The company prices its products based on industry utilization, changes in raw materials cost, sensitivity to demand and the value-in-use, therefore the impact to pricing typically lags changes in raw material costs over months or quarters, impacting profitability.
The company also has a number of partnerships and equity investments which contribute a substantial amount of earnings and cash flows:
Lori J. Ryerkerk is the Chairman, CEO and President of Celanese Corporation, having been appointed to the position of CEO in May 2019 and named chairman in April 2020.
She’s an outside hire coming from Shell Downstream Inc. and having vast experience in the petro-chemical industry. Her tenure so far has seen positive results but it’s difficult to differentiate the quality of her management from the massive macro-economic factors that have been at play these past couple of years.
I believe the Dupont Acquisition will really be the true test to see whether her tenure will have been successful or not, but the results of that will only become apparent in a few years.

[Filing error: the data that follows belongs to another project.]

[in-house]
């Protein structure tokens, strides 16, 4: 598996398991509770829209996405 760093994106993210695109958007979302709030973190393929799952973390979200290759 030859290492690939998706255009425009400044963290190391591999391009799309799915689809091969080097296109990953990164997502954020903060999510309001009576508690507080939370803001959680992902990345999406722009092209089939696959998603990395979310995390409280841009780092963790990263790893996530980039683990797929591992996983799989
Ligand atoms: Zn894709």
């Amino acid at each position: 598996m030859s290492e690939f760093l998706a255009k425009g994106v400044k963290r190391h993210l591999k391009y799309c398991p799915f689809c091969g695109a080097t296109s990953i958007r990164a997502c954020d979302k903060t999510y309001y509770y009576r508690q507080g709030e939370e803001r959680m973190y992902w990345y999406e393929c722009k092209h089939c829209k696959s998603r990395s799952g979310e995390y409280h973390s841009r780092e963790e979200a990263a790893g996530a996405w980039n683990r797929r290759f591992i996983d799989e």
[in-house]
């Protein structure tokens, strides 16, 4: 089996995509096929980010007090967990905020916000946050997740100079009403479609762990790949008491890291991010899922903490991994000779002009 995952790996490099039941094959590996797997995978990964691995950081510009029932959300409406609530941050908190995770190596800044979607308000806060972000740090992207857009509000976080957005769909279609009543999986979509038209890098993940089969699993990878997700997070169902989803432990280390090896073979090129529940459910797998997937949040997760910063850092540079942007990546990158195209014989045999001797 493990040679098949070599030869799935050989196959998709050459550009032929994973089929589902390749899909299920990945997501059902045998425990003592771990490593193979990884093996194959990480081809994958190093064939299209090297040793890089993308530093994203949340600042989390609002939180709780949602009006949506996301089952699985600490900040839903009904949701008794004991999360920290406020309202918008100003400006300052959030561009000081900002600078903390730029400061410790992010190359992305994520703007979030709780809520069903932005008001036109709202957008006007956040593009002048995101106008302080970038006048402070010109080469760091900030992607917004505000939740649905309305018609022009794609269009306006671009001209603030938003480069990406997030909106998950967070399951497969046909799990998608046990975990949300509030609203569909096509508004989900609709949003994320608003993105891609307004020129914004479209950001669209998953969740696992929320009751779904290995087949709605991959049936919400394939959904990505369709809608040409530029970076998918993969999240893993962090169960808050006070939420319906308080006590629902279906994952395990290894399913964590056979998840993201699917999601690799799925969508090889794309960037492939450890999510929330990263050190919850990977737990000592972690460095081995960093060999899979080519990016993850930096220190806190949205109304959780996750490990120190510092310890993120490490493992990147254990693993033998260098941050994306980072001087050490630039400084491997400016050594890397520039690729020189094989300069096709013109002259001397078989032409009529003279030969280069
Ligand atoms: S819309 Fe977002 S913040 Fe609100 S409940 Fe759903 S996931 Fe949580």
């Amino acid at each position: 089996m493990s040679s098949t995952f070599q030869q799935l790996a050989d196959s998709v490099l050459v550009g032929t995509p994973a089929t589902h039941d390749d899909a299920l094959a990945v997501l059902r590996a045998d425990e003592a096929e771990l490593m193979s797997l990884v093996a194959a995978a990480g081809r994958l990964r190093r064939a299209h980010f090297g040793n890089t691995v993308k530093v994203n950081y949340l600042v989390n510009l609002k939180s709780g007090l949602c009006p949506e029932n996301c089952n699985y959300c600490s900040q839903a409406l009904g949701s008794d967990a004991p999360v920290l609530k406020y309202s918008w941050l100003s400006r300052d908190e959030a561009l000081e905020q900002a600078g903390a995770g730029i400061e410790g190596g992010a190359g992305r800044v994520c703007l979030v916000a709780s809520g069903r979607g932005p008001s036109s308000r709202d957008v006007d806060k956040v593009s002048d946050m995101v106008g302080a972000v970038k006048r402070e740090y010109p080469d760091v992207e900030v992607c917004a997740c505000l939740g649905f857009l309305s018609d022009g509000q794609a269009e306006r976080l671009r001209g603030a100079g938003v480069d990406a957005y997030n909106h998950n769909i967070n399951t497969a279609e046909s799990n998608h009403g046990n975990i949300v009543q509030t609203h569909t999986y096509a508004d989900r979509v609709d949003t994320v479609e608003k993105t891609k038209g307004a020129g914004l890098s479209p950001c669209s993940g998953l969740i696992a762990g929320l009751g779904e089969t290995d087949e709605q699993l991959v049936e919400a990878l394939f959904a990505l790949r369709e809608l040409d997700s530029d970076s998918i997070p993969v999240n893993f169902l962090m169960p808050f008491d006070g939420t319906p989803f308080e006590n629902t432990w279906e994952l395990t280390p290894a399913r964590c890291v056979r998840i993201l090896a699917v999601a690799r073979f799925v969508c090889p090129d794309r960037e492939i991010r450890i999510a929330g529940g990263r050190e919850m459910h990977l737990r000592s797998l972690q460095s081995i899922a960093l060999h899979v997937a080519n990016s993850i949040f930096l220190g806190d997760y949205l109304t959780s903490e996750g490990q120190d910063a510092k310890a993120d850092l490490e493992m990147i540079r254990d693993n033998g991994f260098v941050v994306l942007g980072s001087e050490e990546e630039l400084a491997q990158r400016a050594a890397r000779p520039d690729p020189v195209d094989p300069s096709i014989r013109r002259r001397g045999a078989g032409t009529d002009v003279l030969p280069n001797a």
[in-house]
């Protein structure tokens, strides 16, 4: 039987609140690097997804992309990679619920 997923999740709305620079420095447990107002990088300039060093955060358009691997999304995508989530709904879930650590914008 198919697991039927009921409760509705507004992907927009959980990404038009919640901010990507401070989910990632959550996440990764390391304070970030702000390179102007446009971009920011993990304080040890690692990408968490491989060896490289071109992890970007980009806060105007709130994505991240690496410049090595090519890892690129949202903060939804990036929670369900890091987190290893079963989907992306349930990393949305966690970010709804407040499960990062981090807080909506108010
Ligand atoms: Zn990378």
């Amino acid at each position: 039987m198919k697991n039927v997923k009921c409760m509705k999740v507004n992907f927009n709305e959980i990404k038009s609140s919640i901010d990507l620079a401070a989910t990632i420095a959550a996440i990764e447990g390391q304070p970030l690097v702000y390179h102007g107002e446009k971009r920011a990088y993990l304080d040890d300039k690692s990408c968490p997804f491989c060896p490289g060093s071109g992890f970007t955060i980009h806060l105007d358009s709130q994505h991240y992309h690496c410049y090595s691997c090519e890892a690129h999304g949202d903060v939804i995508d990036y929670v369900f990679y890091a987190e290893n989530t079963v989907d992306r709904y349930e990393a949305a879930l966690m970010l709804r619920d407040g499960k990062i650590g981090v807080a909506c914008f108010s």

The company’s insider trades are generally positive with a couple of SVPs making significant purchases over the past year or so.
As Peter Lynch said:
There’s plenty of reasons to sell a stock, but only one reason to buy
Key Risks and Opportunities
Substantial exposure to raw material prices
Somewhat cyclical industry at the top of a cycle
Major acquisition whose success is not guaranteed
Highly Diversified Business
Potential catalyst in the form of the DuPont acquisition
Long standing relationships and deep integration in clients business means a moat exists
The company pays a $2.80 dividend.
The company has increased it dividend yearly for 13 years.
The company has increased it’s dividend over the past 5 years at a 7% CAGR.
The company has suspended buybacks in order to deleverage
The company has regularly conducted buybacks in the past
Shares outstanding have reduced by 5% a year over the past 5 years
Revenue Growth Rate
Long Term - 4.7%
3 Year - 71%